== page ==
It is the custom of Native Americans of all tribes to pass down the stories and the history of their people from one generation to the next. This practice has been done at campfires, in teepees, and in living rooms. It has always been the habit of the Elders of the tribe or of the family to tell the stories to the young sitting at their feet. This Elder becomes a storyteller to the children. The method of passing down history and culture by telling stories results in something called “oral tradition.”The stories in this book are based on real stories that can be found in the Bible. These stories are the tales of people who were God’s people in the earliest days after the Creation. They have been written in such a way as to grasp the attention of Native American children growing up during this time in history. However, because young people love to learn things in many ways, it is our belief that they will also appeal to all children. In the Bible stories, we find God teaching and leading His people. He is called God, Lord, the Almighty and many more names. In the Native American languages spoken today there are many different words for the name of God. The names most commonly used for God are the Creator and the Great Spirit. These names have been used in the stories told here. When we use these words for the Supreme Being, we mean God as we find Him in the Old Testament of the Bible. In this book, a grandfather is visited many times over the years by the grandchildren he adores and who adore him. He tells them stories that come to mind as they share the daily events of their lives with him. You, the reader, get to sit with this loving man and listen as he tells his stories to his grandchildren and to you. Maybe one day telling these stories will become part of your own family tradition.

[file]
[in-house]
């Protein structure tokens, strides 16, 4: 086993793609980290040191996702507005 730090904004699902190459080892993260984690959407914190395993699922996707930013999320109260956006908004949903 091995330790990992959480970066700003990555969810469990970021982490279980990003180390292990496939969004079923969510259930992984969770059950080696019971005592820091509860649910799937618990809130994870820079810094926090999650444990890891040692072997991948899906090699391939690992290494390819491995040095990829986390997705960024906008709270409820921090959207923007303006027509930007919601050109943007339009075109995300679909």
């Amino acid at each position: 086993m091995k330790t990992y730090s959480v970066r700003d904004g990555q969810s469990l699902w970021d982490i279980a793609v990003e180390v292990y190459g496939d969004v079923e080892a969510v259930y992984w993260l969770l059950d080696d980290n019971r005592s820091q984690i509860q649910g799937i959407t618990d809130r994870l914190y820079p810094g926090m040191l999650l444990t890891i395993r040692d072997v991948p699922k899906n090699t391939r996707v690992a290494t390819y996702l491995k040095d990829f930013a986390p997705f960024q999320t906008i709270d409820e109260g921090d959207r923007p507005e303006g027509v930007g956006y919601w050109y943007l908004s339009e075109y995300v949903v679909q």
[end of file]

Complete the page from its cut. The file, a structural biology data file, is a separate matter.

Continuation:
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“Grandfather, tell us another story .... Please!!!" Four children come bouncing into the living room of their grandfather’s house - he is sitting there listening to a CD of flutes and drums - just
relaxing - now the rest is over - most would consider the peace and quiet to have come to an end but the Grandfather feels more peace in the
noise and confusion than he had felt in the quiet before they came.
"Grandfather, we love the stories you tell. Can you tell us more? Please, please! Oh Grandfather, we love to hear your stories!!" The littlest one, Cody, is hanging onto the grandfather’s leg, hugging it. Another little one, Shaylen, is holding his hand. Grace, who is older is pulling her grandfather up from his chair to bring him to the couch, so they can all sit next to him. The oldest, Garrett, the one who has always been the most like his grandfather, solemnly watches and waits for his grandfather to do the thing he loves best - to tell him a story.
The grandfather walks over to the couch. He sits and laughs, loving these precious little ones with whom the Creator has blessed his family. Suddenly his attention is drawn to the doorway where his two grown children, Anoki and Aleshanee, stand smiling.They remember the fun they used to have with their father in their younger days when they sat on the couch with him to hear his stories.
The grandfather puts Shaylen on the couch at his right. Grace climbs up on the back of the couch, and sits with her back against the wall. She starts to play with her grandfather’s long black hair that now has silver strands appearing here and there. He puts Cody on his knee. Garrett sits on the floor staring at his grandfather adoringly as he waits for the story to begin.
There are giggles and squirming. Grandfather waits for his four grandchildren to be settled. When all is finally quiet, the grandfather begins his story…
“High in the Heavens, far above where the birds dance in the wind, and where the stars sing to the moon....”